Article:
France Télévisions is going to stop distributing complete programmes on YouTube, following director-general Delphine Ernotte’s earlier move to no longer distribute content on Netflix.
Taking part in a discussion on the future of television at an event organised by Les Echos and France Info – and sponsored by Google – at the end of last week, Ernotte said that the pubcaster is “going to stop putting complete programmes on YouTube” after describing the revenues gained from distributing content on the platform as little more than “a tip”.
Ernotte was speaking after YouTube spokesperson Justine Ryst, speaking at the same event, had spoken about “the logic of complementarity and opportunity with media groups” and the “sharing of value” with the latter.
While she conceded that YouTube was “a formidable tool” and the video consumption experience of choice for young people, Ernotte said that she would only engage in discussions when there is a greater choice of platforms and a “slightly less violently monopolistic situation”.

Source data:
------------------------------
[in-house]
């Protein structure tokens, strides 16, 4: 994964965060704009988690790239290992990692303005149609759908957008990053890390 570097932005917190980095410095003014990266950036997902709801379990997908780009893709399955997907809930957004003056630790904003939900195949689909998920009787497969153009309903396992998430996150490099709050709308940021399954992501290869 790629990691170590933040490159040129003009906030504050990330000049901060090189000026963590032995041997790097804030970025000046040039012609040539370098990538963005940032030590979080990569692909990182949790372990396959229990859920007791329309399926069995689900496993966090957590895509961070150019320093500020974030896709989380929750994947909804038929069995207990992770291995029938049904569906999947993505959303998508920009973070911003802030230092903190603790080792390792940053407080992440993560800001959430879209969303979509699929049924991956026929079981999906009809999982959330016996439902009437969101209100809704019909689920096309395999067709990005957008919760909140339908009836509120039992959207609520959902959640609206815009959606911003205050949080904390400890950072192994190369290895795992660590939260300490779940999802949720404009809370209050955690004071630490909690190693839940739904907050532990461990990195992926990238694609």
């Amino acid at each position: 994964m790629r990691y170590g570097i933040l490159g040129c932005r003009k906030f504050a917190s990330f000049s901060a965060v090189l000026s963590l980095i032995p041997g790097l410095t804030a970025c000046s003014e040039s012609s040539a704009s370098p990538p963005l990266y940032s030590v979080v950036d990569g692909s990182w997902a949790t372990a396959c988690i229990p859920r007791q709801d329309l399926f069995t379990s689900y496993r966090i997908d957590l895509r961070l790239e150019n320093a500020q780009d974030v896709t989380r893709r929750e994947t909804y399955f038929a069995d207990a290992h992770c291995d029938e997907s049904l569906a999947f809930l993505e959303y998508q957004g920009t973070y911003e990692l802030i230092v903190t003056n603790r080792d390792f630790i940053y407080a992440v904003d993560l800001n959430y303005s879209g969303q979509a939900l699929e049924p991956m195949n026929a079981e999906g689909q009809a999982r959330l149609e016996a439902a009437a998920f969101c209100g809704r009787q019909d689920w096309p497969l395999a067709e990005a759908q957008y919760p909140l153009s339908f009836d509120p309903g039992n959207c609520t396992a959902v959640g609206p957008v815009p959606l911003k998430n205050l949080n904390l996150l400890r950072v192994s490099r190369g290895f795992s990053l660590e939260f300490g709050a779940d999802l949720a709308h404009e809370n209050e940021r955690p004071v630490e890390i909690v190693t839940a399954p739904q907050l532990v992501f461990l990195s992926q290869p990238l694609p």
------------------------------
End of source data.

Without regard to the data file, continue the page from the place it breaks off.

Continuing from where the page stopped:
Also present at the event, Gilles Pélisson and Nicolas de Tavernost, CEO of commercial broadcasters TF1 and M6 respectively, joined Ernotte in lambasting the unequal competition faced by broadcasters from internet giants and calling for changes in the rules to create a more equal playing field.
Canal+ CEO Maxime Saada, meanwhile said that the best response to the likes of Netflix was to create a compelling rival digital offering. Saada said that Canal+ would launch a new low-cost on-demand offering at the end of the first quarter of next year to replace its failed CanalPlay SVOD service.
Revealing that CanalPlay’s base had collapsed from 800,000 to 200,000 at a French Senate committee hearing in July, Saada blamed restrictions placed on it by France’s competition regulator preventing it from effectively competing with the likes of Netflix.
France’s free-to-air broadcasters – France Télévisions, TF1 and M6 – are collaborating to create a rival joint on-demand offering, Salto to take on the might of the likes of Netflix, despite skepticism from a number of quarters. Ernotte had already called for French broadcasters to join her in retaining rights to their content rather than sell them on to third-party platforms such as Netflix.
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